For more information, read "1c. Three 'Stories'/'Brains' and Respective Centres" at http://www.kheper.net/topics/Gurdjieff/Gurdjieff.PDF.
2) On the Fourth Way Enneagram
As I see it, in a non-exhaustive nutshell, the purpose of the Enneagram of Personality is to provide a detailed description of the individual's ego and thus help them detach more easily from the notion of its equivalence to one's own self-identity. What should be understood by "ego" may be addressed by those traits described in typology as well as that part of yourself which makes you feel like you're going to die if you don't do something specific even when it isn't the case at all. One may experience this in the form of anxiety outbreaks. If that sounds weird, think of obsessive-compulsive disorder - likewise, somebody who's Enneagram 1 doesn't need to heed the details in every situation they're in just because they experience a strong drive to do so, it's just part of a strategy which has worked for them previously at vulnerable stages of life and which they've thus grown accustomed to bring up pretty much automatically; were they not 1s, they might not even be worrying about details there in the first place. To further illustrate the point by extending the analogy to 5s, they don't need to always satiate their curiosity, even though they're driven to do so in order to become resourceful (still, if you're a 5, you get my pass to keep on reading, just this once). Noticing how every type's perspective can be equally valid depending on the circumstances is a good starting point. This understanding of the human psyche is derived from a Freudian model which, while not necessarily accurate, is still sufficient for your first steps in this line of thinking: the catch you're supposed to be aware of here is that your brain is just another tool for natural selection and is therefore trying to lead (and fool, if necessary) your primate self into not doing stupid stuff that's going to end your entire lineage. Nowadays, however, not only is it not the case that we need to rely so closely on those sorts of personality patterns for survival, we might be under increasingly appropriate living conditions to be able to grow past them, identify how they could be getting in the way of our personal aspirations and find out much more about ourselves and how we relate to others and our surroundings. While it may already be common knowledge in typology communities that being of a certain personality type by no means makes anyone unique or special, it should additionally be noticed that there are further qualities which one may typically assign to their notion of fixed "self" when this is not necessarily the case, especially when considering potential modern advancements in neuroscience (e.g.: https://qz.com/506229/neuroscience-backs-up-the-buddhist-belief-that-the-self-isnt-constant-but-ever-changing/). This kind of detachment has been tradionally performed in the seeking of spiritual awakening (https://en.wikipedia.org/wiki/Enlightenment_(spiritual)); in other words, this is supposedly done so that you're able to intuitively see things for what they are with regards to the true nature of reality. It's literally kind of like Ultra Instinct except for nerds. If you're not Sx-blind you should be interested by now - for an example, refer to the two "Letter to Mr. Bush" sections at http://www.gianfrancobertagni.it/materiali/gurdjieff/nicoll_commentari1.pdf, dealing with G. I. Gurdjieff's teaching.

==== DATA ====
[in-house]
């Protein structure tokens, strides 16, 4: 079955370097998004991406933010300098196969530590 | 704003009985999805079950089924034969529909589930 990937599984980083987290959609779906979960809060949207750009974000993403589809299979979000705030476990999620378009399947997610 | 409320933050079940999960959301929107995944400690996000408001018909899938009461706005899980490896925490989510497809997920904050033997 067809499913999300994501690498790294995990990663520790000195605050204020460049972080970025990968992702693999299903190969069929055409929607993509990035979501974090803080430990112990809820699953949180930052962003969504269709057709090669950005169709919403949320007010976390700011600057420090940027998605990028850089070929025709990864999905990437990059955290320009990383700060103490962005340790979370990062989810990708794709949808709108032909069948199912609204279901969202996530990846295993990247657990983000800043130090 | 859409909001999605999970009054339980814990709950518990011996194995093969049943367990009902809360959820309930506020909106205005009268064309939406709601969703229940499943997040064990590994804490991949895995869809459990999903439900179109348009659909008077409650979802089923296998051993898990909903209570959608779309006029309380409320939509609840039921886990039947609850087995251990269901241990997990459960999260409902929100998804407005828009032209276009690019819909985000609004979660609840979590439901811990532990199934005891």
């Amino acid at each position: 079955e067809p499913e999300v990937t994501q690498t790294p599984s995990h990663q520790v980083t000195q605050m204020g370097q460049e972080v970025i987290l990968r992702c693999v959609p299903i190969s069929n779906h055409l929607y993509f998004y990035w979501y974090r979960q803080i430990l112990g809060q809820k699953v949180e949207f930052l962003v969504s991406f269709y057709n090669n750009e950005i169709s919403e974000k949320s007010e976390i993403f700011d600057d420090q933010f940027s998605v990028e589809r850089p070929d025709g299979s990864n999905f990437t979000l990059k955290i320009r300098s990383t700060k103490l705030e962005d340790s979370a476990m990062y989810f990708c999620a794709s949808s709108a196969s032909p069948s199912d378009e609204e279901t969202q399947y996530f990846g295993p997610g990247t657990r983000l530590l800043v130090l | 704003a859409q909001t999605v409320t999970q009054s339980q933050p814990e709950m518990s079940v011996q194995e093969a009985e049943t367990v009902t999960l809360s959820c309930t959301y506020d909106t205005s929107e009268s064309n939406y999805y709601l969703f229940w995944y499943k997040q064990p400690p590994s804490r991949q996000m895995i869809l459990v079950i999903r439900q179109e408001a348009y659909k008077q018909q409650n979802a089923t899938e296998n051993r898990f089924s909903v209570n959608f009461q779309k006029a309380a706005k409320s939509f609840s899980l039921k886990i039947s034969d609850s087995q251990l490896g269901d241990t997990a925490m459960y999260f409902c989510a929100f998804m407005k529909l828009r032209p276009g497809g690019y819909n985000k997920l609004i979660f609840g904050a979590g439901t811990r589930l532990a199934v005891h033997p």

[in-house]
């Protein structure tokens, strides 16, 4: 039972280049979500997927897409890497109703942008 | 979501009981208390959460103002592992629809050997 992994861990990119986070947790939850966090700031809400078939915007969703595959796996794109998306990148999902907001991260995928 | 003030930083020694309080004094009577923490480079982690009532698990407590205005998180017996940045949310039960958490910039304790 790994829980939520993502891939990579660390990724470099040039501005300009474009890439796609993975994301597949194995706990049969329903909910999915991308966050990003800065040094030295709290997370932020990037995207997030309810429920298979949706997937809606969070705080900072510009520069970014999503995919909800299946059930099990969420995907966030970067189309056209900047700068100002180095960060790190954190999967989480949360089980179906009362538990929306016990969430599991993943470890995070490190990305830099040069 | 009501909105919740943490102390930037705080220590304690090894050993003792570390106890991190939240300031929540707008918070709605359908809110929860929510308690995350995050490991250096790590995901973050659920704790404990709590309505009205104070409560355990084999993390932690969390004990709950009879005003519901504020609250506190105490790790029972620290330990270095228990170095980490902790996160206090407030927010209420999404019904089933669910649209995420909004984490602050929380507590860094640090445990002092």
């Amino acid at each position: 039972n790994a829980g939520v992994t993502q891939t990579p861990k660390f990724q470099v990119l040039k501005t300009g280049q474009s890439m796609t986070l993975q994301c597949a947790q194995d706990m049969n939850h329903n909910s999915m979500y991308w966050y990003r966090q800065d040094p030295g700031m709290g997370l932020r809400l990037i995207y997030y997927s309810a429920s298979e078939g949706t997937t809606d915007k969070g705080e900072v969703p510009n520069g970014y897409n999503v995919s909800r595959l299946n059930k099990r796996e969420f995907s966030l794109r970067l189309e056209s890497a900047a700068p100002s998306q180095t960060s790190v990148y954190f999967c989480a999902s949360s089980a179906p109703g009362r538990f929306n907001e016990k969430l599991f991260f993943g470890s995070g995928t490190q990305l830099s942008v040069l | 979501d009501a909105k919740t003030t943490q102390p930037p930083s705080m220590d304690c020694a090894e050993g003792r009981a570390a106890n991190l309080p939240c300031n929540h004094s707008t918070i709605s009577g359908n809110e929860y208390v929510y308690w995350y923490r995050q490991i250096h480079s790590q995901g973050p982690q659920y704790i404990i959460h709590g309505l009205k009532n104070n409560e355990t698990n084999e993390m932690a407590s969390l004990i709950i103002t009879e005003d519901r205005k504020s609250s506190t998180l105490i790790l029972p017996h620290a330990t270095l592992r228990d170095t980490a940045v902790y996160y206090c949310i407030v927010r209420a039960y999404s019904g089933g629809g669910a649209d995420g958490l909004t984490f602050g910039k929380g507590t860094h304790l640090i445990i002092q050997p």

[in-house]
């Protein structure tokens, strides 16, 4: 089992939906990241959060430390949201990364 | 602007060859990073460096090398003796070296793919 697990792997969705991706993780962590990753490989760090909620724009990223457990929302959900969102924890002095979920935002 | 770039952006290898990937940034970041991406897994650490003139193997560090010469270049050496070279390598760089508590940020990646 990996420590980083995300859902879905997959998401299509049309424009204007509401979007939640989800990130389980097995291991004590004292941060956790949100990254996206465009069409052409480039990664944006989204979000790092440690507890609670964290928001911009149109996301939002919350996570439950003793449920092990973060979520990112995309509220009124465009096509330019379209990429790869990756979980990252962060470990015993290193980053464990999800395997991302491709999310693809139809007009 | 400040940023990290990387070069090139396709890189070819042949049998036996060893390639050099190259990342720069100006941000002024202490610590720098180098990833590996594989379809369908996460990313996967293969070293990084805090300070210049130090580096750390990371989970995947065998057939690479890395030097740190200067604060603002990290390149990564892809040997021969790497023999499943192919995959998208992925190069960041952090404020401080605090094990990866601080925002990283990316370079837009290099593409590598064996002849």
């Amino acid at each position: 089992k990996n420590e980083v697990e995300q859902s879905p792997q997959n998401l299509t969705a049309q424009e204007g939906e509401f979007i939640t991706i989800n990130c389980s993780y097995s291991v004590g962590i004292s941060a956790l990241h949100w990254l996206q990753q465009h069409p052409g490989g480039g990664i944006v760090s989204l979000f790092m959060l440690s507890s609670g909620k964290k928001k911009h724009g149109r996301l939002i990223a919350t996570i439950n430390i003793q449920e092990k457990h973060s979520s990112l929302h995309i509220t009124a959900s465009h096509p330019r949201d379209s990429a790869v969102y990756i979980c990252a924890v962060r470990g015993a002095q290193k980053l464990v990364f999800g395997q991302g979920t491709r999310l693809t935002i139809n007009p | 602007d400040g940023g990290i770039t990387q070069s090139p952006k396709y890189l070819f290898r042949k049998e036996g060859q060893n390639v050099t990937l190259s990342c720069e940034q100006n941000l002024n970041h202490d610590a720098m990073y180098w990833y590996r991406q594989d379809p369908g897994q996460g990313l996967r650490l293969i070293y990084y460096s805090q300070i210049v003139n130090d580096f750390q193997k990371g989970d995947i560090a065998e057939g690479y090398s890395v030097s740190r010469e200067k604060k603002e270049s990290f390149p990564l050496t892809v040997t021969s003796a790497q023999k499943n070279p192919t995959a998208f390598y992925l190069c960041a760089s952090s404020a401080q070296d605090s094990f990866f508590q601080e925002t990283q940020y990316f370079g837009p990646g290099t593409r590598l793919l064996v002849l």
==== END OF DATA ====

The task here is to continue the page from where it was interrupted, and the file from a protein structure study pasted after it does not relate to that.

Gurdjieff's line of philosophy may appear initially too contrived or unappealingly overwrought for some people. An interesting approach might then be to compare it to the information available in the following resource: https://www.reddit.com/r/streamentry/wiki/beginners-guide.
For more information, check out: https://en.wikipedia.org/wiki/Spirituality
"Without self knowledge, without understanding the working and functions of his machine, man cannot be free, he cannot govern himself and he will always remain a slave." - Friedrich Wilhelm Nietzsche.